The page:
A wise businessman keeps abreast of the news and the changes in his industry. So it is in the best interest of self storage owners to become aware of Roost, a new self storage startup in San Francisco.
Roost is an online marketplace similar to Airbnb, a company that allows people to rent out their home to others for a short-term stay. But instead of renting out living quarters, people use Roost to rent out the extra space they have in their attic, garage, or basement to people needing a place to store things. The premise is to provide a storage option that is closer to home and is more affordable than conventional storage.
Roost has about 200 storage options, which are mostly located in garages and attics. Space can be rented by the hour, day, week, or month and the cost is generally half of the going rate of a self storage unit.
People with extra space log on to the Roost website and create a “host” profile. Hosts undergo a background check to ensure they can be trusted. They provide information about themselves and the space they have to rent. Customers give ratings and user reviews of storage hosts. Potential customers read the reviews to determine which host would work best for them.
Users log on to Roost to browse for a storage space according to location, size of space needed, and what kind of access is desired. When customers find what they need, they make payments online and then make arrangements to take their belongings to the host.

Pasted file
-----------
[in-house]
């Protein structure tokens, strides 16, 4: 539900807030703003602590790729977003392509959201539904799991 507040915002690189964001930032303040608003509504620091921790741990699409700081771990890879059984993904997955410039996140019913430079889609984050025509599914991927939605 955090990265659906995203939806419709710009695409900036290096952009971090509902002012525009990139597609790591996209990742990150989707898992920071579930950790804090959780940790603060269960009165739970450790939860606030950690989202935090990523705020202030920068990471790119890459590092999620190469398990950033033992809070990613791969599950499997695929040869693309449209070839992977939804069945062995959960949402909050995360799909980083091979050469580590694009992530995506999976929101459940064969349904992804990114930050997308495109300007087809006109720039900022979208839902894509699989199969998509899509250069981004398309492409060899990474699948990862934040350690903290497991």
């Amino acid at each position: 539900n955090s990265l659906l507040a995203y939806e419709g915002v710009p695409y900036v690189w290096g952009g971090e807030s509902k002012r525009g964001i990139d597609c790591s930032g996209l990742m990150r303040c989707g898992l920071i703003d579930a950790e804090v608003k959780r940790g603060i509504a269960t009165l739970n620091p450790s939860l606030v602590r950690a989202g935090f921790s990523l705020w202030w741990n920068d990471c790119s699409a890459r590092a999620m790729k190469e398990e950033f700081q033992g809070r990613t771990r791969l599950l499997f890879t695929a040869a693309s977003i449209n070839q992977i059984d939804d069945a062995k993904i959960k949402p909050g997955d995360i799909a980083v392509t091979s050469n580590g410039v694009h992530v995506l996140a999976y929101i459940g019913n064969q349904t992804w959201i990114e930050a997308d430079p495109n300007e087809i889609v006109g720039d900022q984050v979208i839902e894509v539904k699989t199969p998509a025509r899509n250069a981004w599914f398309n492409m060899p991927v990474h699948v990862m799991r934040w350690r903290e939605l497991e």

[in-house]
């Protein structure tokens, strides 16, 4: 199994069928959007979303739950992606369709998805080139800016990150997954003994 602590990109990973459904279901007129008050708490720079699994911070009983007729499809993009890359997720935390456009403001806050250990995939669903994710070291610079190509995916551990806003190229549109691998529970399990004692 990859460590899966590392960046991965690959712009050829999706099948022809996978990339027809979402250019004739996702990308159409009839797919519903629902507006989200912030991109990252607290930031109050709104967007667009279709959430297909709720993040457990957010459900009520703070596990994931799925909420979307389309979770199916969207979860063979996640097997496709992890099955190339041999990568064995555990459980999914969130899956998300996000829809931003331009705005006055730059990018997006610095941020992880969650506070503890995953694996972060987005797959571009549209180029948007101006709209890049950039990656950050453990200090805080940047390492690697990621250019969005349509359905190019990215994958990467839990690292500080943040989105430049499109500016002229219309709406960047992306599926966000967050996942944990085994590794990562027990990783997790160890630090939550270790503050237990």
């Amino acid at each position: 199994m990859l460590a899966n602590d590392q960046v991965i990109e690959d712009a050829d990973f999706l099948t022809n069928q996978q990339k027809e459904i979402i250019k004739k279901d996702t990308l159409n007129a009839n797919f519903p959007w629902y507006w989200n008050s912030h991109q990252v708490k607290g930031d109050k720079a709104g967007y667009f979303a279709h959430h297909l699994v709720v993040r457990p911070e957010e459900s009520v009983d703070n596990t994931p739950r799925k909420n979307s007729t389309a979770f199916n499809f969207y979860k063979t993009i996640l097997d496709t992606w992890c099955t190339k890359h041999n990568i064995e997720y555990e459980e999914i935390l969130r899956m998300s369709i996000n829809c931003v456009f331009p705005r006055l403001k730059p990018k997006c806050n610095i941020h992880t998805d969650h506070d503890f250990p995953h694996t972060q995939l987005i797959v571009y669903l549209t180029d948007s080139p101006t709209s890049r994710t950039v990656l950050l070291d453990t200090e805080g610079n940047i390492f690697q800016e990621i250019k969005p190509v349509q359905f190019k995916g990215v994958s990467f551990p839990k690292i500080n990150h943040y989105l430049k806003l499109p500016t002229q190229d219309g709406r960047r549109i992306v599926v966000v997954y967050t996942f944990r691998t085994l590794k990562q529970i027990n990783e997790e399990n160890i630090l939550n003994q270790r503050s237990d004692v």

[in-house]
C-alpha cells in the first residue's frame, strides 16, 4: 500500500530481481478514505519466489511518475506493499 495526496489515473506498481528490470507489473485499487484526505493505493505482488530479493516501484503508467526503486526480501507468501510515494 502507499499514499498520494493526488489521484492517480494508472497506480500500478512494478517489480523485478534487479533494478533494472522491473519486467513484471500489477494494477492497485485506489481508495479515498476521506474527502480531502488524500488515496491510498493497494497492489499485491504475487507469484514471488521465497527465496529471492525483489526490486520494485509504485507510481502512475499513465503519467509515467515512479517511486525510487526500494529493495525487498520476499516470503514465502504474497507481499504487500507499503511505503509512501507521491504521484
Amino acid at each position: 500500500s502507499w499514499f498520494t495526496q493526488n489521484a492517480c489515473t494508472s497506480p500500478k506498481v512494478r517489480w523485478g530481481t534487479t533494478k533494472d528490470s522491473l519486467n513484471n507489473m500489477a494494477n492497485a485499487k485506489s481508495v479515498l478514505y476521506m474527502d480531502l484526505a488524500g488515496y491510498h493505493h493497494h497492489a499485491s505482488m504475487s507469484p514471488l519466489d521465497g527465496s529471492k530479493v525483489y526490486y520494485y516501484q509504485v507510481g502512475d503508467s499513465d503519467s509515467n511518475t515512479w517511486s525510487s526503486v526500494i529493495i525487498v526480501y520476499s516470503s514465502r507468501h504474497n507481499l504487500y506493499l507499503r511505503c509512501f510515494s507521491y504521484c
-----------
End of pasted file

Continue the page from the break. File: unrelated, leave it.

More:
When customers fail to pick up their items, they will be charged. After 30 days, the host can confiscate, sell, or donate the items to charity. If customers have difficulties picking up their belongings (e.g. a host doesn’t answer his phone or has left town), Roost helps the customer take legal action to recover their belongings.
Currently Roost is only available in the San Francisco Bay Area. The company is using its hometown as a beta test. They eventually plan to open offices in other major urban markets like Seattle, Chicago, Boston, New York, and Washington, D.C.
Will Roost impact the self storage industry? Will there be significant and long-lasting changes because of this company? Or will it just be a small blip that momentarily flares up but then goes out and is soon forgotten? Only time will tell.